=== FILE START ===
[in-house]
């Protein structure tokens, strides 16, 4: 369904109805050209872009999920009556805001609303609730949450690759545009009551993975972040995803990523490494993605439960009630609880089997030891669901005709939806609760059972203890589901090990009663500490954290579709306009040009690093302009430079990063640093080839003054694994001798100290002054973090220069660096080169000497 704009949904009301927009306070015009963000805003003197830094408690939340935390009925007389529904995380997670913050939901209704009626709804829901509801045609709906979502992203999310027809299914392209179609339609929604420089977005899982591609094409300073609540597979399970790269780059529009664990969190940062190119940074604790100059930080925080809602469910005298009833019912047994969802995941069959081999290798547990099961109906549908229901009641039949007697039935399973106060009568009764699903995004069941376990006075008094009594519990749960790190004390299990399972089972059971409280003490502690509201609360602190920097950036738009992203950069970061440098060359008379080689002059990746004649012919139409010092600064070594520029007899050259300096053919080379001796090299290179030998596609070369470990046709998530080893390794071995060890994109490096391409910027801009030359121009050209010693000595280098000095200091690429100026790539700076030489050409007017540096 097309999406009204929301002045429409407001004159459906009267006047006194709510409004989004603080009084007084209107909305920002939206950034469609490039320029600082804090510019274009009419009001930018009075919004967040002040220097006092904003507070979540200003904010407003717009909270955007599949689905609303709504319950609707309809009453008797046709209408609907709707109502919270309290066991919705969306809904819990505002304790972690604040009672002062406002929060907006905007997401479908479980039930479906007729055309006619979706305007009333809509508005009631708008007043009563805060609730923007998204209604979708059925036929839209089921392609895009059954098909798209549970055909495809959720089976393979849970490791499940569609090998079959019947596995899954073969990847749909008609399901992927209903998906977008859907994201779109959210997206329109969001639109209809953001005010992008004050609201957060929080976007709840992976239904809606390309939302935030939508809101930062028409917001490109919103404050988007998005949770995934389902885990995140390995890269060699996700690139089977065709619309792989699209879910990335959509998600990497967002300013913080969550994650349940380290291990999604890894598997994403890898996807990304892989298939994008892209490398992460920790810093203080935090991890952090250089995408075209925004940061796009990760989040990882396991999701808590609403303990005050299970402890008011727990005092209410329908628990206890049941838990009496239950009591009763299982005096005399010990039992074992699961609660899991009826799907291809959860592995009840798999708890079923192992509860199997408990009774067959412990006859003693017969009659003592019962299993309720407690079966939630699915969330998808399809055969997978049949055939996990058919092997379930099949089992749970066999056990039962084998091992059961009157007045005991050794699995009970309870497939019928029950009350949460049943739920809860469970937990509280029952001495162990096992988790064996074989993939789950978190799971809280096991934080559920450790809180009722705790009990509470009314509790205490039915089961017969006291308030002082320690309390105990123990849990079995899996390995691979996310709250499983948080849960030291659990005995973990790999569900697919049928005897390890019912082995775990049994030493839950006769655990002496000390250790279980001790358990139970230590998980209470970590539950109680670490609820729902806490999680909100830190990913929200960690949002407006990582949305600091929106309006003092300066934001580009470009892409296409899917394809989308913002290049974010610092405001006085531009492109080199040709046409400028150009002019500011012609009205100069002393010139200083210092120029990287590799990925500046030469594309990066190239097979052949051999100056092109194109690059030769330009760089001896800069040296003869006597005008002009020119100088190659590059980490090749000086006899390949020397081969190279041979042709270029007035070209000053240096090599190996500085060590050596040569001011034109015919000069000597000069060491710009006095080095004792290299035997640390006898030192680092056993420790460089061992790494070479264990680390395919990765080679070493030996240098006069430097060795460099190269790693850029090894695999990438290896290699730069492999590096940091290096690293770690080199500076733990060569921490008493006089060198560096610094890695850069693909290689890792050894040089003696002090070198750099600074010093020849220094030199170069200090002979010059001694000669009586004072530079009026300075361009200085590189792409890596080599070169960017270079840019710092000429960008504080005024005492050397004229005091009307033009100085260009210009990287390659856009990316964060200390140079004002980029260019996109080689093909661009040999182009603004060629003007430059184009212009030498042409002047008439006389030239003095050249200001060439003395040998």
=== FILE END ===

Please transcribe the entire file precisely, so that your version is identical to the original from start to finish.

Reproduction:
[in-house]
């Protein structure tokens, strides 16, 4: 369904109805050209872009999920009556805001609303609730949450690759545009009551993975972040995803990523490494993605439960009630609880089997030891669901005709939806609760059972203890589901090990009663500490954290579709306009040009690093302009430079990063640093080839003054694994001798100290002054973090220069660096080169000497 704009949904009301927009306070015009963000805003003197830094408690939340935390009925007389529904995380997670913050939901209704009626709804829901509801045609709906979502992203999310027809299914392209179609339609929604420089977005899982591609094409300073609540597979399970790269780059529009664990969190940062190119940074604790100059930080925080809602469910005298009833019912047994969802995941069959081999290798547990099961109906549908229901009641039949007697039935399973106060009568009764699903995004069941376990006075008094009594519990749960790190004390299990399972089972059971409280003490502690509201609360602190920097950036738009992203950069970061440098060359008379080689002059990746004649012919139409010092600064070594520029007899050259300096053919080379001796090299290179030998596609070369470990046709998530080893390794071995060890994109490096391409910027801009030359121009050209010693000595280098000095200091690429100026790539700076030489050409007017540096 097309999406009204929301002045429409407001004159459906009267006047006194709510409004989004603080009084007084209107909305920002939206950034469609490039320029600082804090510019274009009419009001930018009075919004967040002040220097006092904003507070979540200003904010407003717009909270955007599949689905609303709504319950609707309809009453008797046709209408609907709707109502919270309290066991919705969306809904819990505002304790972690604040009672002062406002929060907006905007997401479908479980039930479906007729055309006619979706305007009333809509508005009631708008007043009563805060609730923007998204209604979708059925036929839209089921392609895009059954098909798209549970055909495809959720089976393979849970490791499940569609090998079959019947596995899954073969990847749909008609399901992927209903998906977008859907994201779109959210997206329109969001639109209809953001005010992008004050609201957060929080976007709840992976239904809606390309939302935030939508809101930062028409917001490109919103404050988007998005949770995934389902885990995140390995890269060699996700690139089977065709619309792989699209879910990335959509998600990497967002300013913080969550994650349940380290291990999604890894598997994403890898996807990304892989298939994008892209490398992460920790810093203080935090991890952090250089995408075209925004940061796009990760989040990882396991999701808590609403303990005050299970402890008011727990005092209410329908628990206890049941838990009496239950009591009763299982005096005399010990039992074992699961609660899991009826799907291809959860592995009840798999708890079923192992509860199997408990009774067959412990006859003693017969009659003592019962299993309720407690079966939630699915969330998808399809055969997978049949055939996990058919092997379930099949089992749970066999056990039962084998091992059961009157007045005991050794699995009970309870497939019928029950009350949460049943739920809860469970937990509280029952001495162990096992988790064996074989993939789950978190799971809280096991934080559920450790809180009722705790009990509470009314509790205490039915089961017969006291308030002082320690309390105990123990849990079995899996390995691979996310709250499983948080849960030291659990005995973990790999569900697919049928005897390890019912082995775990049994030493839950006769655990002496000390250790279980001790358990139970230590998980209470970590539950109680670490609820729902806490999680909100830190990913929200960690949002407006990582949305600091929106309006003092300066934001580009470009892409296409899917394809989308913002290049974010610092405001006085531009492109080199040709046409400028150009002019500011012609009205100069002393010139200083210092120029990287590799990925500046030469594309990066190239097979052949051999100056092109194109690059030769330009760089001896800069040296003869006597005008002009020119100088190659590059980490090749000086006899390949020397081969190279041979042709270029007035070209000053240096090599190996500085060590050596040569001011034109015919000069000597000069060491710009006095080095004792290299035997640390006898030192680092056993420790460089061992790494070479264990680390395919990765080679070493030996240098006069430097060795460099190269790693850029090894695999990438290896290699730069492999590096940091290096690293770690080199500076733990060569921490008493006089060198560096610094890695850069693909290689890792050894040089003696002090070198750099600074010093020849220094030199170069200090002979010059001694000669009586004072530079009026300075361009200085590189792409890596080599070169960017270079840019710092000429960008504080005024005492050397004229005091009307033009100085260009210009990287390659856009990316964060200390140079004002980029260019996109080689093909661009040999182009603004060629003007430059184009212009030498042409002047008439006389030239003095050249200001060439003395040998």